You need to look further down the funnel at the intent, purchase and engagement phases to find the real sweet spot for social commerce. These are the moments in the customer journey where a consumer actively wants to be targeted with appropriate products. Social networks provide the power to serve those up, not through data tracking and advertising and any number of invasive psychological tools, but through the most valuable kind of social content that brought people to social platforms in the first place – genuine communication with their peers.
Consumers want to feel good about their purchases and the best environment to nurture those feelings is one with transparency, authenticity and accountability. Young consumers, in particular, are more likely to see ethical issues, such as social responsibility and sustainability, as key factors when considering which brands and products to buy. They also use social media as their mouthpiece to spread their values and share knowledge and recommendations with one another.
Social media is a medium for spreading something far more powerful than advertising: it’s a medium for organic word of mouth. Some 92% of people trust recommendations from friends and family over any type of advertising, and 74% of consumers identify word of mouth as a key influencer in their purchasing decisions. Social commerce is a dish served best by sourcing authentic word-of-mouth content from social media and feeding it into ecommerce at the purchase and consideration phases of the customer journey.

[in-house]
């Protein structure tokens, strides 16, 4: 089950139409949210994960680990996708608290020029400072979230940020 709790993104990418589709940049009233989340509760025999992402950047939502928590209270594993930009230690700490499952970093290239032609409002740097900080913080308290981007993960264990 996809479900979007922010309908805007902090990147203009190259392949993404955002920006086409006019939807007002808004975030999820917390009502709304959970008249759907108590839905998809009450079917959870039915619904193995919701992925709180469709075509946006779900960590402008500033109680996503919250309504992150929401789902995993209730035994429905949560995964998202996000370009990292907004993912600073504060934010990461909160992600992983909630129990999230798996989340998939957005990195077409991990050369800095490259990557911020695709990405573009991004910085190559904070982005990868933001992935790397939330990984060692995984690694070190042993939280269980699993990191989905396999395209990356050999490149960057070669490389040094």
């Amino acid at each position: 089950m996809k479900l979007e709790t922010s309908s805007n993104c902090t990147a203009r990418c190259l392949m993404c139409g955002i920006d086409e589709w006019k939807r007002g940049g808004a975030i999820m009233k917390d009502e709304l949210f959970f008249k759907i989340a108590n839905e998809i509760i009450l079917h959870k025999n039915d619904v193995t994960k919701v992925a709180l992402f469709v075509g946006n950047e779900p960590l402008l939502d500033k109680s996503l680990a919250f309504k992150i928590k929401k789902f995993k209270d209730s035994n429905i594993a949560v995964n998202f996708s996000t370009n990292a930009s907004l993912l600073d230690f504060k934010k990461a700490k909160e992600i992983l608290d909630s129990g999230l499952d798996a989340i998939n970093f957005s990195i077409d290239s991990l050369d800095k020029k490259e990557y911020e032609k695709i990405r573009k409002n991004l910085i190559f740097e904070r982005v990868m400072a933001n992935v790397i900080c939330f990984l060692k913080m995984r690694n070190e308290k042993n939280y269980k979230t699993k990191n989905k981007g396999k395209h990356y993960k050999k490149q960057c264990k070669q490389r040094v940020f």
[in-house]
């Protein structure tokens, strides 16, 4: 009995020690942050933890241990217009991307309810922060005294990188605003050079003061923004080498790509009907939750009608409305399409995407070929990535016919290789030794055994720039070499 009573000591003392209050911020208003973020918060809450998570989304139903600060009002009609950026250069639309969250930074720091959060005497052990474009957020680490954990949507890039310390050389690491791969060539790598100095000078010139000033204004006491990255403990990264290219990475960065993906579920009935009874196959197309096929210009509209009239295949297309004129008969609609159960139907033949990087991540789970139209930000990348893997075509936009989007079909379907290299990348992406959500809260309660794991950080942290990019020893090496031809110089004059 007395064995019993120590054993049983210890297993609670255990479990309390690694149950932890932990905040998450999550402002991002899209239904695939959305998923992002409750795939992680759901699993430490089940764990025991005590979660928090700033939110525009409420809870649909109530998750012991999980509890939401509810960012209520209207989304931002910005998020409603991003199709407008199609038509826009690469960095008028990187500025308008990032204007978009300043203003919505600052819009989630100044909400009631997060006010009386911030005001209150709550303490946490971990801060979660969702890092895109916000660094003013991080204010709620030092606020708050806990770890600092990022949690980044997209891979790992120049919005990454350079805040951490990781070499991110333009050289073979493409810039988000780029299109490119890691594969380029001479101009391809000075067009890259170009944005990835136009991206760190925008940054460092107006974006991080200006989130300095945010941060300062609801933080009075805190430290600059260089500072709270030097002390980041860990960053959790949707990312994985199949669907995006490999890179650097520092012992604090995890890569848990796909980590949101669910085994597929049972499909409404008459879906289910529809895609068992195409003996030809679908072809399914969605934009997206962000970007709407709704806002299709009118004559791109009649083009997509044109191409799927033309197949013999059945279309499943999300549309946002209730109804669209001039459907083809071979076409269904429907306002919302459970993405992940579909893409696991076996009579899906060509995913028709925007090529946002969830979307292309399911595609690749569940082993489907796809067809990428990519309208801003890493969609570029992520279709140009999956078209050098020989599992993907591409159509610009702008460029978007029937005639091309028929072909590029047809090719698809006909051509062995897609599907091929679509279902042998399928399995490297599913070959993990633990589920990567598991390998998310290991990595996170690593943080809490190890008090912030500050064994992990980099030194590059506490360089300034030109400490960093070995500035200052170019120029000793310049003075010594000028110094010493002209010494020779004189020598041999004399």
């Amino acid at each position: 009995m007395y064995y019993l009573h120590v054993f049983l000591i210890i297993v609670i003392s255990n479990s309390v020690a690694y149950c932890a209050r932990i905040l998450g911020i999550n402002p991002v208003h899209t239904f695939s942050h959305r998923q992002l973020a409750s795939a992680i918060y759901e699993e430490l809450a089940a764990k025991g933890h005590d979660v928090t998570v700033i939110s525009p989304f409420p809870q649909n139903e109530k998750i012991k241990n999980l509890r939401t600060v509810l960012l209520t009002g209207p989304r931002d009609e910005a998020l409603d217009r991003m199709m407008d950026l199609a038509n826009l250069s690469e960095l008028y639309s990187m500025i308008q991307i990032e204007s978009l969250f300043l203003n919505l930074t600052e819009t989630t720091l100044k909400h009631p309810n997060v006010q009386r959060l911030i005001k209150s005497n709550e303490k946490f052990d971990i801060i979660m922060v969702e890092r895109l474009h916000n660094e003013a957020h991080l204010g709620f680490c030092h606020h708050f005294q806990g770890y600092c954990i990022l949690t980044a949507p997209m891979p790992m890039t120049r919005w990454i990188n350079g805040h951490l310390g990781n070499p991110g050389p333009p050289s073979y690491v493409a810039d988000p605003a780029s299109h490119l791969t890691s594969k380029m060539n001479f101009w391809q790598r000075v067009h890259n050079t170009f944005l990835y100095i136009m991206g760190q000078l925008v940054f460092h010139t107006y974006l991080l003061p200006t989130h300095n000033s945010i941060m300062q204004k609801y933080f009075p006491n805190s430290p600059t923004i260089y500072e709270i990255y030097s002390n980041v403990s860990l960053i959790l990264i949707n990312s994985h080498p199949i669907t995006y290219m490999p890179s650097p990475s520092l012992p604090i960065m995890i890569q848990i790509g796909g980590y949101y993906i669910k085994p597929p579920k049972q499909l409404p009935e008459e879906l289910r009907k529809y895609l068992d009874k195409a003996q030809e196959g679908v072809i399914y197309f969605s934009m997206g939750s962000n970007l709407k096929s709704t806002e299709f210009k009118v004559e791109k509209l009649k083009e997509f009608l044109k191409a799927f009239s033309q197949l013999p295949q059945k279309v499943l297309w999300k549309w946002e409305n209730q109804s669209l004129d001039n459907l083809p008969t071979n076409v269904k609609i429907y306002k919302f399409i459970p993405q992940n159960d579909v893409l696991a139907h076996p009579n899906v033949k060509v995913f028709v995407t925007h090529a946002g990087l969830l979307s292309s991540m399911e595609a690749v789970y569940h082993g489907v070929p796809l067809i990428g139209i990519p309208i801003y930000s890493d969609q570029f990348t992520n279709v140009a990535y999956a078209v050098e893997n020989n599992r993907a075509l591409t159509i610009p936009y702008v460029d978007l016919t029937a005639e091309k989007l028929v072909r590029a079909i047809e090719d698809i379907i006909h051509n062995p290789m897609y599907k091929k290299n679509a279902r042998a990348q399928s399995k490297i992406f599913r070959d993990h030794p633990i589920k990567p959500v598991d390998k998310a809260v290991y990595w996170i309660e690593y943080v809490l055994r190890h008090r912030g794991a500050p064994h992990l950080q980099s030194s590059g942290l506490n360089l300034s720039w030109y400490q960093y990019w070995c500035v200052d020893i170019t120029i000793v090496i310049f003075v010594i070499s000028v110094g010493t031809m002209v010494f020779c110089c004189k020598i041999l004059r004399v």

From East to West
Asian markets have long been ahead of the curve with word-of-mouth-driven social commerce and apps such as Little Red Book (Xiaohongshu), where users can research, recommend and buy products, and Pinduodou, where consumers can make collective purchases and collaboratively negotiate the best prices, are examples of trusted shopping platforms with successful implementations of social media.
While such social commerce concepts are yet to enter the mainstream in western markets, apps, such as YEAY, show that things are changing. YEAY is a social media app gaining traction across the US and Europe, and is designed purely for ecommerce. People record recommendation videos about any brand or product of their choice via the app and once those videos have been passed through a peer review process to assess their authenticity, the creators can earn performance-based rewards in the form of cryptocurrency, the WOM Token.
Ecommerce platforms can then pull these recommendation videos through to their product pages to target consumers at exactly the right moment with valuable user-generated content during the intent and purchase phase. They can also integrate web recorders into their sites to encourage satisfied shoppers to make their own recommendation videos in exchange for rewards that boost ongoing engagement and loyalty.
Judging by the success of such ecommerce-first social platforms in the Asia Pacific region where forecasters predict social commerce sales will double by 2024 to $4 trillion, social commerce apps, such as YEAY, are likely to become the blueprint for western retail innovation over the coming years.
From Push to Pull
Back in 2013 we weren’t sure whether social commerce could really convert to sales, but today we are realizing that social commerce isn’t about pushing commerce onto social networks. Rather, the real power of social commerce lies in letting consumers pull social content to them when they want it, to make their own choices.